Hillary tellingly describes her father as "a self-sufficient, tough-minded, small businessman." Indeed, he did eventually become his own boss and the sole employee of a little business. He made draperies for hotels and banks and offices. He took the orders, bought the material, cut and stenciled and sewed the curtains, delivered and hung them. Hugh Rodham was a one-man band. (Except when he put his sons to work helping him on a Saturday.)

The Rodhams emphasized self-reliance: no hands, no help, except perhaps from God or Goldwater. Pop-Pop, as the children called the authoritarian drillmaster at the head of the family, neither offered nor asked for nurturing. Matters of the heart were a fickle distraction in the Rodham household. Life was seen as combat. Hillary's father prided himself on having trained young recruits for combat during World War II. Mr. Rodham did serve as a chief petty officer in the navy, although he himself never saw combat or left the States. Notwithstanding, he gave a good imitation of General Patton in raising his children.

"Well, Hillary," he would demand, "how are you going to dig yourself out of this one?"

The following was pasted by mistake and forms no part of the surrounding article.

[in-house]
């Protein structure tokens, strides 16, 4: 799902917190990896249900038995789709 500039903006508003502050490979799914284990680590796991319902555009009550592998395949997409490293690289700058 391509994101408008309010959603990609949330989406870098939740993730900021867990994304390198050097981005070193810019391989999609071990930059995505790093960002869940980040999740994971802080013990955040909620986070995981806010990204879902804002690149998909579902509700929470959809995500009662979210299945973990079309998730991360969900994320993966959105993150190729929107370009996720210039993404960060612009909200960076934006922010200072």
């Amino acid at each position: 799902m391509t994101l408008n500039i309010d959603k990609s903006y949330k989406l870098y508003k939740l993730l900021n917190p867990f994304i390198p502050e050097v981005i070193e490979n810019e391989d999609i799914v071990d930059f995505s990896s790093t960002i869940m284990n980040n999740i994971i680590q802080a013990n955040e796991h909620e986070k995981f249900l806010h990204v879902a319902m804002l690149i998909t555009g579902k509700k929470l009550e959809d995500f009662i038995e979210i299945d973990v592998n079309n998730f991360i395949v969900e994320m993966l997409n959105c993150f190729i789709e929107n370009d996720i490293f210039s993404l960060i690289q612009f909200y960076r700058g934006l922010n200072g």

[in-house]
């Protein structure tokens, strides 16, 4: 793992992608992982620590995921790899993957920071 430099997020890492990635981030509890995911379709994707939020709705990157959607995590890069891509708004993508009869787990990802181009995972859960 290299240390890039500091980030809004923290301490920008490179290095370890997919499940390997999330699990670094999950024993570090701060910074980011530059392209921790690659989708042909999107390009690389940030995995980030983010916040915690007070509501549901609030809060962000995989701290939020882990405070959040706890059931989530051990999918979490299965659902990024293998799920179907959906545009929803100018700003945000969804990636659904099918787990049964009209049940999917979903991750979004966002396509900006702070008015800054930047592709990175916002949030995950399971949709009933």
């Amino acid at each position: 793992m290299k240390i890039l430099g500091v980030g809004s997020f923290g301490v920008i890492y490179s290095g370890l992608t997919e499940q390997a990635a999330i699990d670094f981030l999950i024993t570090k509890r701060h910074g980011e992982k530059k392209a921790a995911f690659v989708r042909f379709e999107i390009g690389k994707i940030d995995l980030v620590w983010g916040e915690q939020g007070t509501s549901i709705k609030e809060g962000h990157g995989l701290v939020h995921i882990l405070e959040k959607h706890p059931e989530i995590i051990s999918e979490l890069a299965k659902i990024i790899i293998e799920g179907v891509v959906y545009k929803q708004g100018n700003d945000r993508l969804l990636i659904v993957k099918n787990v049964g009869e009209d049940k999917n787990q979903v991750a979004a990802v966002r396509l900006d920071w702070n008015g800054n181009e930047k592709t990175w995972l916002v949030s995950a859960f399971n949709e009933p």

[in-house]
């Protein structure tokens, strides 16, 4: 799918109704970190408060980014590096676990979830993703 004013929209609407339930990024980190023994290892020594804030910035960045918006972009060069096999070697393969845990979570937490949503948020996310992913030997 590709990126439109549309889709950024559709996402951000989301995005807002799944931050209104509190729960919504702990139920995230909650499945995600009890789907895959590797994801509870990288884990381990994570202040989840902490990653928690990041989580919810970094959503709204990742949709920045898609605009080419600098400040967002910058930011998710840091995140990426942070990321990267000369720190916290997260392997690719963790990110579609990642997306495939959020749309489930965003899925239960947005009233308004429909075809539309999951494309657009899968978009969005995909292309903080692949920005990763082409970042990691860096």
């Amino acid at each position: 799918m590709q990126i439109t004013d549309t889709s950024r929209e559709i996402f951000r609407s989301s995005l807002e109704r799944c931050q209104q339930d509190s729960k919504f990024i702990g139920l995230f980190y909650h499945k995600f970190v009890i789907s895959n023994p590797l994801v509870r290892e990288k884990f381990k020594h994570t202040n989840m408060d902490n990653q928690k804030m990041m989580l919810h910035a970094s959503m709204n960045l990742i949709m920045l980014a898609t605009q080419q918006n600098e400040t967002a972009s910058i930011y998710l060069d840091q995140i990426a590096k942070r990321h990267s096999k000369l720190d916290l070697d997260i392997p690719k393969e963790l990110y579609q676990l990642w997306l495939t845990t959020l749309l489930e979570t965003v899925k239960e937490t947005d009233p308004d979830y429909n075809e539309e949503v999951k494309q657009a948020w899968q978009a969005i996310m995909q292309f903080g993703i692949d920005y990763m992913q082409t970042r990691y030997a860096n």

In her first book Hillary depicts a deeply religious family: "We talked with God, walked with God, ate, studied and argued with God. Each night we knelt by our beds to pray." Her father did come from a long line of Methodists, but he let his wife and daughter do most of the churchgoing to the First United Methodist Church of Park Ridge. The patrician manners and mores of the New Class were not something to which Hugh Rodham aspired. He swore. He chewed tobacco. He was gruff and intolerant and also famously tightfisted: he shut off the heat in the house every night and turned a deaf ear to his children's complaints that they woke up freezing in the morning. Toughen up was the message. In the Rodham code any emotional display signaled weakness.

"Maybe that's why she's such an accepting person," Dorothy has said of her daughter. "She had to put up with him."

Meet the Author

Millions of readers defined their lives through Gail Sheehy's landmark work, Passages, and have followed her continuing examination of the stages of adult life in her bestsellers The Silent Passage, New Passages, and Understanding Men's Passages.  As a political journalist and contributing editor to Vanity Fair, Ms. Sheehy has written character studies of national and world figures, including Bill and Hillary Clinton, Bob and Elizabeth Dole, George Bush, Mikhail Gorbachev, Margaret Thatcher, Saddam Hussein, Newt Gingrich, and Gary Hart. The mother of two daughters, she divides her time between New York and California, where she lives with her husband, editor and educator Clay Felker.

From the Hardcover edition.

Brief Biography

New York City and Berkeley, California
Date of Birth:
November 27, 1937
B.A., University of Vermont; M.A., Columbia School of Journalism